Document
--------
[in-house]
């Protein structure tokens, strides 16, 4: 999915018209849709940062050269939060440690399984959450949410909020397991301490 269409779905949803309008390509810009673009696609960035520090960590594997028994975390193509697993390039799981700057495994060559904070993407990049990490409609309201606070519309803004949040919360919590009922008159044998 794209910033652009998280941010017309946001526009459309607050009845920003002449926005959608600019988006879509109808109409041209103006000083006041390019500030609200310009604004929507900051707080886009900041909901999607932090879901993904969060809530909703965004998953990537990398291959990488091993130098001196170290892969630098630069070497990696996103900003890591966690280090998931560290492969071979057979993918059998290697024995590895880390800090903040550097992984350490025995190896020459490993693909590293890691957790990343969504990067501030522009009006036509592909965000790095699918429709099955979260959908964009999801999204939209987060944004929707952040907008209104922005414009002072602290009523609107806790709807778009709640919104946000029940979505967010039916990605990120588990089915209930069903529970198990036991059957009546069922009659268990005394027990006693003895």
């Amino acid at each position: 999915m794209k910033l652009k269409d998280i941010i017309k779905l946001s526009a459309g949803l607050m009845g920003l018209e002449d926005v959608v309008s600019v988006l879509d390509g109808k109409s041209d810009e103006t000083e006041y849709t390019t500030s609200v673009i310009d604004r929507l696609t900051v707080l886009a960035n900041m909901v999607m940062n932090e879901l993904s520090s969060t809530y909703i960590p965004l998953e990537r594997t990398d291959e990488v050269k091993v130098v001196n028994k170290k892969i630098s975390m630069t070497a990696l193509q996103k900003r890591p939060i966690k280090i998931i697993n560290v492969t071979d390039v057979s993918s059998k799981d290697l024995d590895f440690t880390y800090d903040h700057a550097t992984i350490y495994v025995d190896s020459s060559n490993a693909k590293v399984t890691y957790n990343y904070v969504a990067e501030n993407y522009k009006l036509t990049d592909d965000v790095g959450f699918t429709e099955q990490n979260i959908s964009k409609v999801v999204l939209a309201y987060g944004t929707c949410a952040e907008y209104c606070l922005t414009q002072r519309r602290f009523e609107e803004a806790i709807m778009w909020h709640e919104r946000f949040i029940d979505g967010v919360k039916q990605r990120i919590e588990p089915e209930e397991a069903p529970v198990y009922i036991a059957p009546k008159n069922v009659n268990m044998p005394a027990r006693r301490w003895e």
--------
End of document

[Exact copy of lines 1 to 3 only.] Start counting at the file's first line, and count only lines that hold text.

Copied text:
[in-house]
């Protein structure tokens, strides 16, 4: 999915018209849709940062050269939060440690399984959450949410909020397991301490 269409779905949803309008390509810009673009696609960035520090960590594997028994975390193509697993390039799981700057495994060559904070993407990049990490409609309201606070519309803004949040919360919590009922008159044998 794209910033652009998280941010017309946001526009459309607050009845920003002449926005959608600019988006879509109808109409041209103006000083006041390019500030609200310009604004929507900051707080886009900041909901999607932090879901993904969060809530909703965004998953990537990398291959990488091993130098001196170290892969630098630069070497990696996103900003890591966690280090998931560290492969071979057979993918059998290697024995590895880390800090903040550097992984350490025995190896020459490993693909590293890691957790990343969504990067501030522009009006036509592909965000790095699918429709099955979260959908964009999801999204939209987060944004929707952040907008209104922005414009002072602290009523609107806790709807778009709640919104946000029940979505967010039916990605990120588990089915209930069903529970198990036991059957009546069922009659268990005394027990006693003895």
């Amino acid at each position: 999915m794209k910033l652009k269409d998280i941010i017309k779905l946001s526009a459309g949803l607050m009845g920003l018209e002449d926005v959608v309008s600019v988006l879509d390509g109808k109409s041209d810009e103006t000083e006041y849709t390019t500030s609200v673009i310009d604004r929507l696609t900051v707080l886009a960035n900041m909901v999607m940062n932090e879901l993904s520090s969060t809530y909703i960590p965004l998953e990537r594997t990398d291959e990488v050269k091993v130098v001196n028994k170290k892969i630098s975390m630069t070497a990696l193509q996103k900003r890591p939060i966690k280090i998931i697993n560290v492969t071979d390039v057979s993918s059998k799981d290697l024995d590895f440690t880390y800090d903040h700057a550097t992984i350490y495994v025995d190896s020459s060559n490993a693909k590293v399984t890691y957790n990343y904070v969504a990067e501030n993407y522009k009006l036509t990049d592909d965000v790095g959450f699918t429709e099955q990490n979260i959908s964009k409609v999801v999204l939209a309201y987060g944004t929707c949410a952040e907008y209104c606070l922005t414009q002072r519309r602290f009523e609107e803004a806790i709807m778009w909020h709640e919104r946000f949040i029940d979505g967010v919360k039916q990605r990120i919590e588990p089915e209930e397991a069903p529970v198990y009922i036991a059957p009546k008159n069922v009659n268990m044998p005394a027990r006693r301490w003895e």